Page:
Officials: prison law library needs upgrade

September 06, 2002|by STACEY DANZUSO

CHAMBERSBURG, Pa. - With pages from law journals in the Franklin County Prison law library consistently disappearing, the Prison Board is looking at ways to keep the library up to federal standards.

"Self-help litigation books bought a couple of years ago are gone. The way things are, it's going to remain a mess," said Franklin County District Attorney Jack Nelson.

The prison is bound by a 1989 consent decree to have an adequate law library for inmates and a contract attorney to assist prisoners, Warden John Wetzel said.


Nelson said if the library improves, maybe the prison can petition to have the requirement of a contract attorney lifted.

The stiffer requirements were put in place after an inmate sued because of the inadequacies of the law library at the time, Wetzel said.

The county has not been able to find a contract attorney since the previous one left last winter.

During Thursday's monthly Prison Board meeting, members discussed different ways of keeping better oversight of the library, including hiring law clerks or retired attorneys to keep tabs on the books.

"If the library is up to snuff we might not be required to have a contract attorney. The money for the contract attorney can be used to update the library every two years," Judge Douglas Herman said.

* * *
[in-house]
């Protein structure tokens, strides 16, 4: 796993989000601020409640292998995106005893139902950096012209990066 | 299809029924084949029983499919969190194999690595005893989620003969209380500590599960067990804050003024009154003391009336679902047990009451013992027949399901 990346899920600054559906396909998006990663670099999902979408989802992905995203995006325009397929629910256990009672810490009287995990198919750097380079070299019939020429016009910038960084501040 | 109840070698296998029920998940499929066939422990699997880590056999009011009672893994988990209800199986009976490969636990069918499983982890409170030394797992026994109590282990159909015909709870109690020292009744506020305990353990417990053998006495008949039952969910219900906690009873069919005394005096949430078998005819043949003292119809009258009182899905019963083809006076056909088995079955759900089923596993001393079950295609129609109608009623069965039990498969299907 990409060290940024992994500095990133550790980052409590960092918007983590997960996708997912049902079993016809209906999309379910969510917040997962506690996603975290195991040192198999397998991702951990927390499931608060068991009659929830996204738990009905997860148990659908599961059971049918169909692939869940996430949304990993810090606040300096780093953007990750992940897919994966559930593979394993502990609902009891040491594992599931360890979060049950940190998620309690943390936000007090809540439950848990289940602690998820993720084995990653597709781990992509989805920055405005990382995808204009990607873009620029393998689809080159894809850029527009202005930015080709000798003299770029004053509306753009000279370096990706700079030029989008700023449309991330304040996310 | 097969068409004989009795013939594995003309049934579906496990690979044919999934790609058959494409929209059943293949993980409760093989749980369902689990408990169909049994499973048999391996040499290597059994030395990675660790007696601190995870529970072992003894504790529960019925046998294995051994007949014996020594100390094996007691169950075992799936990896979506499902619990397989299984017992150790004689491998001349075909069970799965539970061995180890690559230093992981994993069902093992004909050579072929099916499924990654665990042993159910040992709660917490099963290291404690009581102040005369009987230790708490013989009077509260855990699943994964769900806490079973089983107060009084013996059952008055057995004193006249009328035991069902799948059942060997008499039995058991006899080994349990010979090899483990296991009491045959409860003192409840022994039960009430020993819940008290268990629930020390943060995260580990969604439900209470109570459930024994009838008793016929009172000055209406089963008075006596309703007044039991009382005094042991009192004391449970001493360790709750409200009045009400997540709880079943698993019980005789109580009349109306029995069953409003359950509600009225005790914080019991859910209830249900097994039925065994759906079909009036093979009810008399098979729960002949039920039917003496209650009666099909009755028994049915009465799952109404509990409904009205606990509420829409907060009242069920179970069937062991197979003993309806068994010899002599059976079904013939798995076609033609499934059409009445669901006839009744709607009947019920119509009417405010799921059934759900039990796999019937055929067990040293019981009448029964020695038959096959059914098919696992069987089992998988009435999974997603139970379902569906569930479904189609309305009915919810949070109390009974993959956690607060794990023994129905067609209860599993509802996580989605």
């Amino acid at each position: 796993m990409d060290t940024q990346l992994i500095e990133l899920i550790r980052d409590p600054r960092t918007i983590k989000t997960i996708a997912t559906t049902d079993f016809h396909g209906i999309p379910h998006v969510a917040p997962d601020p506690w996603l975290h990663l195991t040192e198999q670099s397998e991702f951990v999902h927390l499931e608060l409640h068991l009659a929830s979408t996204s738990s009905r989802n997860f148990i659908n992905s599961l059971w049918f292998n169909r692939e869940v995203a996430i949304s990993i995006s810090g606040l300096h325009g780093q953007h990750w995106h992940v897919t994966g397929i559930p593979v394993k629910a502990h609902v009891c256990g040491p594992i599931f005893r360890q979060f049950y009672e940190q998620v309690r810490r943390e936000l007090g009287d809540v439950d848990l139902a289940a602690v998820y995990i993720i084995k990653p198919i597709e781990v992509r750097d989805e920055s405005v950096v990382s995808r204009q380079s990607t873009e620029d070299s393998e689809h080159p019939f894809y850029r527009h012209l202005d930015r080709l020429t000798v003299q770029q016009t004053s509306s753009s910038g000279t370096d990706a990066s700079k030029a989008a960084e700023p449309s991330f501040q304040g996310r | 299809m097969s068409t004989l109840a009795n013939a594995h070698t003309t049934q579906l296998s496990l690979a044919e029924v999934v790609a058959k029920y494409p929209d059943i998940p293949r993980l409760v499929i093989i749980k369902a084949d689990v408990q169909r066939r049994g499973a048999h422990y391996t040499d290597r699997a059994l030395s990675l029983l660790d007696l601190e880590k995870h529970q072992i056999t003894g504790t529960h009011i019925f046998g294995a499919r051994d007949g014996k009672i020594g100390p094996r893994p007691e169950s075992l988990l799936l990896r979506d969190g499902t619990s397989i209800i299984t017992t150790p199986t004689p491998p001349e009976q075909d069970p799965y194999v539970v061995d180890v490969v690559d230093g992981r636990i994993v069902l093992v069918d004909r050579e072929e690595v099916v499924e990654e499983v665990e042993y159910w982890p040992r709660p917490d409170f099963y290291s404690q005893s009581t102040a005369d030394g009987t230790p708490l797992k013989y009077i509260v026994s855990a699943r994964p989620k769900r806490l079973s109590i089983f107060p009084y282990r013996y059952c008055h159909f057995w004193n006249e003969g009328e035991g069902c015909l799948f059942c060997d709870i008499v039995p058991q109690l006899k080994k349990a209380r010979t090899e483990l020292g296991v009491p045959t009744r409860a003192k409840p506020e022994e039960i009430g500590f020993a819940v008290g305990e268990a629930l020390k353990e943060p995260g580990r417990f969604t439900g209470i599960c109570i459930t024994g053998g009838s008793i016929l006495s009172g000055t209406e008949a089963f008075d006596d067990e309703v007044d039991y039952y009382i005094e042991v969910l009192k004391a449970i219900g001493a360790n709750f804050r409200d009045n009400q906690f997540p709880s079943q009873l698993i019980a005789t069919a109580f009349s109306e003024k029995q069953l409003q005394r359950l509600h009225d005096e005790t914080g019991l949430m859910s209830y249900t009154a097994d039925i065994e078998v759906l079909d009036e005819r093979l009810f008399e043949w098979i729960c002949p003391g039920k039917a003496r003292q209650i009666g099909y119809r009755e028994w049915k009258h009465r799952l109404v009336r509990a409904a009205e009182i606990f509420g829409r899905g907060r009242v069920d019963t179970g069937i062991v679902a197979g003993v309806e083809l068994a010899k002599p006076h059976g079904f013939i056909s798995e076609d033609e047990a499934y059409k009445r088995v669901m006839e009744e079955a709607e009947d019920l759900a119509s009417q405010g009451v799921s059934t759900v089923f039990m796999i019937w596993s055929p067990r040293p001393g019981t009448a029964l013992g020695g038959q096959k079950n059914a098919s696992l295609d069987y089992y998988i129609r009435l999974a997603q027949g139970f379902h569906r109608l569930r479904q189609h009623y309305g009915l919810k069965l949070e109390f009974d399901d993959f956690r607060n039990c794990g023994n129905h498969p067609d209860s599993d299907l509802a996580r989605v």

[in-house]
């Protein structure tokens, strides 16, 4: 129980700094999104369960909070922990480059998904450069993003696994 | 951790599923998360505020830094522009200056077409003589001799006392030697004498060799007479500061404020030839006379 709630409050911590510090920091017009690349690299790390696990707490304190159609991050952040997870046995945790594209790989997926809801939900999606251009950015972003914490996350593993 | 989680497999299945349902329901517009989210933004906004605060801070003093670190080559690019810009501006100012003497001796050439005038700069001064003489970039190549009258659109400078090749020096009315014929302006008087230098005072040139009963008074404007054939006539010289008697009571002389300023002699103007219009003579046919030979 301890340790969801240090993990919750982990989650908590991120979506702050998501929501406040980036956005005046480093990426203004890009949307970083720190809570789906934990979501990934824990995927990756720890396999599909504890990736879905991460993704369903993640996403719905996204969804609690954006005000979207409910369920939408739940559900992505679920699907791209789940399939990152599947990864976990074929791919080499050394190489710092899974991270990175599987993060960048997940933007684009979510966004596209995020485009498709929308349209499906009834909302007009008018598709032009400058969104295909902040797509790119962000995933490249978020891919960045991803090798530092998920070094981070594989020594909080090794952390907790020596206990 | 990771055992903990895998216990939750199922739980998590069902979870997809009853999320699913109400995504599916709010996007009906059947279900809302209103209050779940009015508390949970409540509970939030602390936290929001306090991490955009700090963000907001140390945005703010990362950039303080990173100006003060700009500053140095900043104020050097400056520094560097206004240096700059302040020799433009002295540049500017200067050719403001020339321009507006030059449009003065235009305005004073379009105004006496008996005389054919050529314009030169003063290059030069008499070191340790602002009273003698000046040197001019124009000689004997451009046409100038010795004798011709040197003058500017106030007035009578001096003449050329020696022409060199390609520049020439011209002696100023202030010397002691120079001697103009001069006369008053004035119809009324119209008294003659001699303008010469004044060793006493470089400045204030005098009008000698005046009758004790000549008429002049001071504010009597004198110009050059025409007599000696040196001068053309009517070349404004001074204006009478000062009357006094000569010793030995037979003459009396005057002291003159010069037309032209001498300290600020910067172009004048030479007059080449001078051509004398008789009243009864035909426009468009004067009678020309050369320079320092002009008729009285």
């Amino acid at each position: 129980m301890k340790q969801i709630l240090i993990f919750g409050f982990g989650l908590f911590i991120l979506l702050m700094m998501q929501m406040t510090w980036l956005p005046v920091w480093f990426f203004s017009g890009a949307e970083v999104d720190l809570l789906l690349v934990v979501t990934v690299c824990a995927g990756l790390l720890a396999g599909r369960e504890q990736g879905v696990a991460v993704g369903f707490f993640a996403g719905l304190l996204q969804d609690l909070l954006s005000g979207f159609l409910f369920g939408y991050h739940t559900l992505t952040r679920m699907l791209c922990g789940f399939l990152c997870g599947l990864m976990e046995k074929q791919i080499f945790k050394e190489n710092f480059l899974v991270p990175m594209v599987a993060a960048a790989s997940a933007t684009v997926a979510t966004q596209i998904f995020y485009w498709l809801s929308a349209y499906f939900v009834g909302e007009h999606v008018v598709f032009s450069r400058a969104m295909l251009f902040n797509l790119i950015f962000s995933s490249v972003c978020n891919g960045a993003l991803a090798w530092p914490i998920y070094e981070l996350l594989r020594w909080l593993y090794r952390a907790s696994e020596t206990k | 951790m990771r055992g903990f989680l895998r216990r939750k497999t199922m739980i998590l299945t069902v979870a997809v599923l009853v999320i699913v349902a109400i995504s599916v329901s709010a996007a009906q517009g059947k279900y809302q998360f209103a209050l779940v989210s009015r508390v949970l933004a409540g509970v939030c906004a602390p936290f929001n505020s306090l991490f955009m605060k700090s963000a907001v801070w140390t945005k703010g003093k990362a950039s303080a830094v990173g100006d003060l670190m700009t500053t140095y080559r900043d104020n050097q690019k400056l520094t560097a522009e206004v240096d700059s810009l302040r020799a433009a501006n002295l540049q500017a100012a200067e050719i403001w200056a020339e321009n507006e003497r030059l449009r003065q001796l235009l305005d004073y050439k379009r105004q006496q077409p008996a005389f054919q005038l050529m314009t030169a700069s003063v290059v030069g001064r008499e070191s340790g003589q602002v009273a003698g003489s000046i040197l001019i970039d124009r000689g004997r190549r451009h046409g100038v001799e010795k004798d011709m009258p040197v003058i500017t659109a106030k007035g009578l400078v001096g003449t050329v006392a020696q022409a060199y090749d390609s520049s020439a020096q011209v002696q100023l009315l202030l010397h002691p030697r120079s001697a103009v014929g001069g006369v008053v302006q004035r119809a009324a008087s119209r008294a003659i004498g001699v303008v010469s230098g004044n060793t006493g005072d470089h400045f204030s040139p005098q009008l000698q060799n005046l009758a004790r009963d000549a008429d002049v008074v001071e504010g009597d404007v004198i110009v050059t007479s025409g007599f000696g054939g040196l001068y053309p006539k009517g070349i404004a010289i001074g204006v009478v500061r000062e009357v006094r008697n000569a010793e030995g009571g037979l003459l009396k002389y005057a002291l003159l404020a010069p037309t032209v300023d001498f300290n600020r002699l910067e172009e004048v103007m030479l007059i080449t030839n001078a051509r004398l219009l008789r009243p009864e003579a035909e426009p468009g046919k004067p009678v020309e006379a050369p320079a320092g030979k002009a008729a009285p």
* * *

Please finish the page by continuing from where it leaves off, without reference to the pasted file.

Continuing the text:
It is a constitutional requirement for inmates to have access to the courts and be able to assist in their defense.

Wetzel said the library is in a small room at the prison on Franklin Farm Lane. It is open to inmates at certain times each day.

He said the chart of sentencing guidelines - the minimum time the law requires for each crime - disappears most often.

He said the prison is waiting for new copies to hang throughout the prison, which he expects will help stop those materials from disappearing from the library.

Wetzel said he will pursue the options and make a recommendation at next month's board meeting.

Also at Thursday's Prison Board meeting:

Wetzel said the prison passed a follow-up inspection by the state Department of Corrections on Wednesday.

In a February inspection, Wetzel said the department pointed out 14 out of 116 categories that could be improved on. Since then, the prison has painted and cleaned the jail and increased staff training, he said.

Prison Board President Bob Thomas said Fulton County approved a change in its contract with Franklin County Prison to pay $45 a day for each inmate housed at the prison.

Previously Fulton County, which does not have its own prison, paid $40 a day while Franklin County was paying $45 a day to send its own prisoners to other jails when it was overcrowded.

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